Fizz and the Show Dog Jewel Thief is the third instalment of a new series of early chapter books from Allen & Unwin. Fizz has been determined that he will make his own mark on the world beyond the show arena, despite the urgings of his parents. While he is not a stereotypical police dog, he finds his place in an undercover police dog squad. His attention to detail, clear thinking skills and persistence help him to succeed in solving mysteries. Along the way, he encounters many other dogs who have found their perfect jobs, despite not succeeding as police dogs. Young readers will enjoy all the adventure and mystery as well as the humour. Character pages, contents and chapter pages all add to the access for new readers discovering the magic of chapter books. Recommended for newly confident readers ready for a longer story.

A Police Dog Adventure 3: Fizz and the Show Dog Jewel Thief , Lesley Gibbes Stephen Michael King
Allen & Unwin 2016
ISBN: 9781760112882

review by Claire Saxby, Children’s author and bookseller

www.clairesaxby.com

A Police Dog Adventure 4: Fizz and the Handbag Dognapper by Lesley Gibbes ill Stephen Michael King

Fizz arrived for work at Sunnyvale City Police Station and straightaway smelled trouble. He’d never seen Sergeant Stern look so worried before.

I’d like to speak to you in my office,’ said the sergeant. Remi and Amadeus were already sitting by the desk.

‘What’s happening?’ whispered Fizz.

Ít’s a special undercover assignment,’ said Remi, swishing her tail excitedly. ‘Sergeant Stern called me in this morning. I think it has something to do with the Handbag Dognapper.’

Fizz shivered.

Fizz arrived for work at Sunnyvale City Police Station and straightaway smelled trouble. He’d never seen Sergeant Stern look so worried before.

I’d like to speak to you in my office,’ said the sergeant. Remi and Amadeus were already sitting by the desk.

‘What’s happening?’ whispered Fizz.

Ít’s a special undercover assignment,’ said Remi, swishing her tail excitedly. ‘Sergeant Stern called me in this morning. I think it has something to do with the Handbag Dognapper.’

Fizz shivered.

Undercover police dogs have to keep their cool in all sorts of dangerous situations. And this time, it’s personal. Fizz is no stranger to the world of handbag dogs – his sister is the handbag dog for a famous actress, and is often seen at public events. Now, she is the third victim of the Handbag Dognapper. Fizz has to go undercover at the launch event of a new security collar. With the help of his undercover colleague, Remi, and regular police dog, Amadeus, Fizz has to discover who is stealing the handbag dogs and why. Early pages show the world where the mysteries take place and another spread introduces the characters who appear in this adventure. A contents page lists the named chapters and a full page illustration accompanies the start of every new chapter. Each opening includes illustrations.

Fizz and the Handbag Dognapper is Book 4 in a new series of chapter books from Allen & Unwin’ from the perspective of Fizz, a newly-trained undercover police dog. Fizz may be small, but like many small dogs, he has enthusiasm and energy to spare. He’s gutsy and clear-thinking, resourceful and happy to accept the help of his colleagues. Beneath the adventure and the humour, there is also cooperation, tolerance, and fair play. Newly independent readers can check the character pages to keep track of the larger than normal cast and pause at each chapter to predict what is likely to happen next. Recommended for newly-independent readers ready for a slightly longer chapter book but not yet ready to tackle unillustrated text.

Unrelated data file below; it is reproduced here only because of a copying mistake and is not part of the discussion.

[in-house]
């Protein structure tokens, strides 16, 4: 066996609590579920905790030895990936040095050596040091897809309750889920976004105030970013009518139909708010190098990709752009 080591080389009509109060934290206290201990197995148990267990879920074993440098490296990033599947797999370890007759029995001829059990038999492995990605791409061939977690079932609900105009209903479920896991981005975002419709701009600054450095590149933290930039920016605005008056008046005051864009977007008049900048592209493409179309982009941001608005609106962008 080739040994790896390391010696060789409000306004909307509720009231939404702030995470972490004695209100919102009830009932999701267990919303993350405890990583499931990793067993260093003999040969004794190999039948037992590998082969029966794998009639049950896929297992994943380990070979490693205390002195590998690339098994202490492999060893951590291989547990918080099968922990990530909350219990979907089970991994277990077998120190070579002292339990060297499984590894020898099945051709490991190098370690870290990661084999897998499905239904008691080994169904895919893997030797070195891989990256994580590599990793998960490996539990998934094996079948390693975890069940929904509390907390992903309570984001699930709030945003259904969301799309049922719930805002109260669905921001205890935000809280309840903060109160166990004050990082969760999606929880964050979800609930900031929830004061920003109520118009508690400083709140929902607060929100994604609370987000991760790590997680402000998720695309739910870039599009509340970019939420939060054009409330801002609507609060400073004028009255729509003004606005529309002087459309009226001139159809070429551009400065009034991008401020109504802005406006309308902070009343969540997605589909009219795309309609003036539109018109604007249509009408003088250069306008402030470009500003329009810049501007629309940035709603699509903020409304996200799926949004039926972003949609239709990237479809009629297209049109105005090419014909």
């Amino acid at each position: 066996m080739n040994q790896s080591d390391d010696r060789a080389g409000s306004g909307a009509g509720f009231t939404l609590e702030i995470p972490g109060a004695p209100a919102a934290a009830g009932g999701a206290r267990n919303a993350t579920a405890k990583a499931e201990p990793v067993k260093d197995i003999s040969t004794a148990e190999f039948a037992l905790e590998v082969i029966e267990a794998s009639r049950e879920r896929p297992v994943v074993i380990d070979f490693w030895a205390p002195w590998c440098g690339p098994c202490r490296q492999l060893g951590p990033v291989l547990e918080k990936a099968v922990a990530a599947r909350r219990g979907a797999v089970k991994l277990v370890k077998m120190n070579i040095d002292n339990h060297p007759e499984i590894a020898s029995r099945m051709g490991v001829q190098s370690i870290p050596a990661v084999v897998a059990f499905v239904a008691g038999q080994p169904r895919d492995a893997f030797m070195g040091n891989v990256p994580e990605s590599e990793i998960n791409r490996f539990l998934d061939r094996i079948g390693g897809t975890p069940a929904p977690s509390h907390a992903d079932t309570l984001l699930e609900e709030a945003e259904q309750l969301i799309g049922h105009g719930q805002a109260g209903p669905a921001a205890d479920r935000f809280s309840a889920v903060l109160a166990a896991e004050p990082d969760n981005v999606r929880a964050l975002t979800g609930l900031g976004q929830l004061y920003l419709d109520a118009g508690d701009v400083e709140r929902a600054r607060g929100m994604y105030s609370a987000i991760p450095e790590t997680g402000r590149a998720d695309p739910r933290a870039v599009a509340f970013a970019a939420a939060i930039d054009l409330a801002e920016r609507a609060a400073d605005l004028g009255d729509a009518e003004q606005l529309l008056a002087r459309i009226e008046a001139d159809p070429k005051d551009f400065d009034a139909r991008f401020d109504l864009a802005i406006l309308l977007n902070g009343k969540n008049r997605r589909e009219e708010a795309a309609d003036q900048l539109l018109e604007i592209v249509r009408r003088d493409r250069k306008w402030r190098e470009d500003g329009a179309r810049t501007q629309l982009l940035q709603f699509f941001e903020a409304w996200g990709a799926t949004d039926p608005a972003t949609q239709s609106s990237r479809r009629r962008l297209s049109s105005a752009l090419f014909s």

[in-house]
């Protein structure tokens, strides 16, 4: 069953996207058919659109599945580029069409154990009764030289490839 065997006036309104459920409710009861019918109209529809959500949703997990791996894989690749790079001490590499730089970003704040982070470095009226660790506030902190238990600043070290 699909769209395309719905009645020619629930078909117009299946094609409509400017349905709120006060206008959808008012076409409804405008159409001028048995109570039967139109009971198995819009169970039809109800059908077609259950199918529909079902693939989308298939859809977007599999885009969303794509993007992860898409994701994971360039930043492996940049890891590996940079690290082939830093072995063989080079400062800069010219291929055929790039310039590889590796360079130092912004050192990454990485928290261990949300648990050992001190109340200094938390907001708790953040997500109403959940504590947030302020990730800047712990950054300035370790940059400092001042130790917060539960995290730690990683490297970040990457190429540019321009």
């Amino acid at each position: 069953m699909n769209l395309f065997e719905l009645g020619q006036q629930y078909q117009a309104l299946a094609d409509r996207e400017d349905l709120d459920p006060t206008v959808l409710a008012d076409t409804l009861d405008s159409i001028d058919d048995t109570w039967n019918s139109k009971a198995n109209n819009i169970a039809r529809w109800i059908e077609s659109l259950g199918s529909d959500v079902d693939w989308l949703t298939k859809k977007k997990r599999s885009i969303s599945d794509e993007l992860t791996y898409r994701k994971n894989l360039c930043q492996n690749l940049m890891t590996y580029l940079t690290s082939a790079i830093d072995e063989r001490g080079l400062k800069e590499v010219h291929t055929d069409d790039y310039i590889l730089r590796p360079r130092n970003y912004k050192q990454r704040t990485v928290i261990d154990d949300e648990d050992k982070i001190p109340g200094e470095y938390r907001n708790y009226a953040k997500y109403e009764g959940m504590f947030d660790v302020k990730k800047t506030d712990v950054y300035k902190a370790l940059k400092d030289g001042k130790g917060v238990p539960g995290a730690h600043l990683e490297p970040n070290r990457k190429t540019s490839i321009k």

A Police Dog Adventure 4: Fizz and the Handbag Dognapper, Lesley Gibbes Stephen Michael King
Allen & Unwin 2016

ISBN: 9781760112899

review by Claire Saxby, Children’s author and bookseller

www.clairesaxby.com

 

Fizz and the Police Dog Tryouts by Lesley Gibbes ill Stephen Michael King

‘I’m not a little puppy anymore!’ sang Fizz to the world. ‘I’m all grown up and ready to find a job.’

Fizz knew exactly what job he wanted.

‘I want to be a police dog,’ he said, puffing out his chest.

‘I’m not a little puppy anymore!’ sang Fizz to the world. ‘I’m all grown up and ready to find a job.’

Fizz knew exactly what job he wanted.

‘I want to be a police dog,’ he said, puffing out his chest.

Fizz has all the right attributes for a police dog: he is brave; clever; and super-fast. There’s only one teensy tiny problem – Fizz doesn’t look like a police dog. He is ‘a small cute ball of white, fizzy, fuzzy fur’. But while others may think his looks disqualify him from any real chance of becoming a police dog, Fizz is determined. It’s clear that he’s not the only dog keen to tryout – there are dogs of all shapes and sizes lining up for the tryouts. Most are friendly, but Amadeus, a big, black, cold-eyed, gang-leader dog, is scathing. Fizz, he says, has less than no chance. One by one, dogs are sent home as they fail the tests. Fizz is undaunted. There are illustrations on every opening, a character spread and a contents page.

‘Fizz The Police Dog Series’ offers four titles about Fizz and his adventures. Fizz and the Police Dog Tryouts is Book 1. Each title is in a different colour, and numbers on the spine are complemented by a letter on each title, spelling out the name of the main character. Fizz makes many friends, although not all of them are destined to be police dogs. The character sketches introduce the reader to the dogs and people they will encounter. Titled and numbered chapters also include full page illustrations which hint at the action to come. Fizz may be little, but he’s friendly, smart and determined. Fizz has a lovely supportive family, although his mother, particularly, thinks he really should join the show circuit. Recommended for junior primary independent readers.

Fizz and the Police Dog Tryouts, Leslie Gibbes ill Stephen Michael King
Allen & Unwin 2016 ISBN: 9781760112851